Hello fellow Lab lovers! I am reaching out for your help! I found out on Wednesday that my 1 year old yellow Lab named Maya has TVD. Her prognosis is bleak and I'm looking for people who have gone thru this to help me understand what to expect. The dr. is telling me that she has 6 to 12 months tops! (Are you kidding me?) I am heartbroken and am having such a hard time wrapping my brain around what is happening to my puppy! Can anyone help??
I'm so sorry to hear your lab is sick! Unfortunately, tricuspid valve dysplasia is one of the most common pediatric cardiovascular defects, and labs account for 80% of the cases seen. Without knowing what sort of tests/diagnostics your vet did, it's hard to know whether or not the prognosis he or she gave you is reasonable.
Why did you bring your dog in initially? Is she actually ill, or did they hear a murmur on exam and decide to follow up? Do they have your dog on any medications?
I would encourage you to schedule an appointment with your vet so that you can just sit down and talk about options, treatments, prognosis, etc.
Otis - the most trusting dog on Earth.
I am sorry to hear this...I am assuming you got this checked out by a specialist. If not, that would be a must.
I personally would look this situation as if you were given this dog for a reason and even if her life here won't be as long as expected, you were given her so she can enjoy every last drop of it.
Don't feel bad for the dog...your dog isn't caring about death - just the life she lives everyday. So give her plenty and extra of love, but no sympathy.
If possible, make sure your breeder is aware of this...It is hereditary I think.
I would seek a second opinion, preferrably with a veterinary university hospital, they usually have equipment and staff better equipped to handle special cases like this.
Good luck, and I agree with contacting your breeder.
Baloo - 5 year old black lab
Peanut - 7 year old minpin
Monster - 3-ish year old frenchie/jack, rescue
She has been to a specialist and is on 2 heart meds and a "lasix" type pill! This is an inherited condition and I do plan to call the breeder, but I need to wrap my brain around what is happening to Maya first. I was just hoping that someone could tell me what to expect as her health declines. My vet is saying fainting spells, etc.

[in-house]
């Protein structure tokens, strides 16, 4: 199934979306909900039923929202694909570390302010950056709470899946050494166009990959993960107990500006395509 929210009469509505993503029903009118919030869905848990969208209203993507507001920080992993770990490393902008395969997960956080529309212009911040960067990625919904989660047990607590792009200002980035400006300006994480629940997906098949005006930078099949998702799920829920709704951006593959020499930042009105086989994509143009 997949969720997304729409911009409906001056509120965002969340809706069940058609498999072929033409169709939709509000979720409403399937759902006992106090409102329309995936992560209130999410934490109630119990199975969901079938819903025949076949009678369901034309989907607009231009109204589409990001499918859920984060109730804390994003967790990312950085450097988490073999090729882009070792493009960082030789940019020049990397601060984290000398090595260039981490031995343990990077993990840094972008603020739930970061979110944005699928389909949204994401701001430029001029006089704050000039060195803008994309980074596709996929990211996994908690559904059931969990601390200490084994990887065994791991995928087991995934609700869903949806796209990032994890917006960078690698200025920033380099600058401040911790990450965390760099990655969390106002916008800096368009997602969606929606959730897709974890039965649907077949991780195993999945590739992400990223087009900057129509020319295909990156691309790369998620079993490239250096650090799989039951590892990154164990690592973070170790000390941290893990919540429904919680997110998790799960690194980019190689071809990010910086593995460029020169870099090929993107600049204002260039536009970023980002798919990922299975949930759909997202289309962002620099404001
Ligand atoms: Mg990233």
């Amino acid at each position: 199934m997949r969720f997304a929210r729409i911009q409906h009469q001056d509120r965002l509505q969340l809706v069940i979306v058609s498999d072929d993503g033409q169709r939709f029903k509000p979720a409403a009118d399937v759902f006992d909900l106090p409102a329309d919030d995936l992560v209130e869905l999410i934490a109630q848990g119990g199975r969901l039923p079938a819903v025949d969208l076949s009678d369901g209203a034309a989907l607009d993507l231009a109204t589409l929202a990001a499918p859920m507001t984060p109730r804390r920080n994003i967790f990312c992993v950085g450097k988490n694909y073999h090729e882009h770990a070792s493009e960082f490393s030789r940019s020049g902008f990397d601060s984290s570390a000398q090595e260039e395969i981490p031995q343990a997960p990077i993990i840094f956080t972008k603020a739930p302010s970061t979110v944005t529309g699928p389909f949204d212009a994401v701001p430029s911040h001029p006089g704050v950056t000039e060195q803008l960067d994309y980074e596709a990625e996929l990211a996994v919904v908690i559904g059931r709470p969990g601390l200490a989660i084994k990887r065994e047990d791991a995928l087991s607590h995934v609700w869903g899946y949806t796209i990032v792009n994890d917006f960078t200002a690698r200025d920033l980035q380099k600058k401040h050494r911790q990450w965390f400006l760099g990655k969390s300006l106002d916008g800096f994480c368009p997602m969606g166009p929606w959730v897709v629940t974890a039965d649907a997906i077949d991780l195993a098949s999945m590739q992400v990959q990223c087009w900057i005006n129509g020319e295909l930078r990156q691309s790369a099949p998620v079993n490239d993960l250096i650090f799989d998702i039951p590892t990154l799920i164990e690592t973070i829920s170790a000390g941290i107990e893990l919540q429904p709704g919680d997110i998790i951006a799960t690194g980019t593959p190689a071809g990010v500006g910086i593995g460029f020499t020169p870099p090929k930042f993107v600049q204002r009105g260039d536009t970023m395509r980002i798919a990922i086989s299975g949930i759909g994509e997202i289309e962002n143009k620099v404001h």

Thank you for your responses and a year with her is better than a year without her, but I thought I'd have so many more.
What are the names of the other two pills? I'm a second year vet student, and am actually in the middle of my cardiology course, right now. I can at least give you an idea of what each drug is actually doing/trying to do. I would second the suggestion to go to a veterinary college, if you have the option (I didn't want to suggest it earlier for fear that finances might be a factor).Originally Posted by MyMaya
Lasix = furosemide; the goal of this drug is to increase the amount of sodium that the kidney puts into the urine. Where sodium goes, water follows. So, lasix effectively decreases your dog's blood volume, which is a good thing if they are experiencing signs of congestive heart failure.
What to expect: if your dog is already experiencing symptoms serious enough to warrant medication, it is possible that the disease could progress very quickly. BUT it's important to wait to make a final prognosis until the dog has been treated for at least a week or two. Response to treatment is actually a very strong indicator of how the dog will do over time. So, if Maya responds really well to initial therapy, chances are good that you can manage this disease for the longer end of the prognosis. I would actually be more on the lookout for signs of what's called "backward" failure than "forward" failure. As the disease progresses, you may begin to see signs of fluid build-up in Maya's system. Since the tricuspid valve is on the right side of the heart, the fluid will build up into the systemic circulation rather than in the lungs. Since her lungs will not have fluid built up in them, coughing, shortness of breath, and panting will probably not be too bad. However, there may be signs of poor oxygenation - pale mucous membranes, fatigue, since even though the blood that does reach the lungs is getting enough oxygen, there's simply not as much blood getting to the lungs. I would tend not to expect fainting until further into the course of the disease when her heart has been under stress for a long time and may begin to develop some rhythm abnormalities.
I know this is a long response, but I feel like it's important for pet owners to have a handle on what's going on with their animals. Feel free to PM me if you want.
Otis - the most trusting dog on Earth.
Please contact Dianne at Rycroft Labradors. She has a girl with TVD. Her girl, Truly, http://www.geocities.com/rycroft.geo/truly.html is now a Veteran so it doesn't necessarily mean a death sentence.
♣ Laura ♣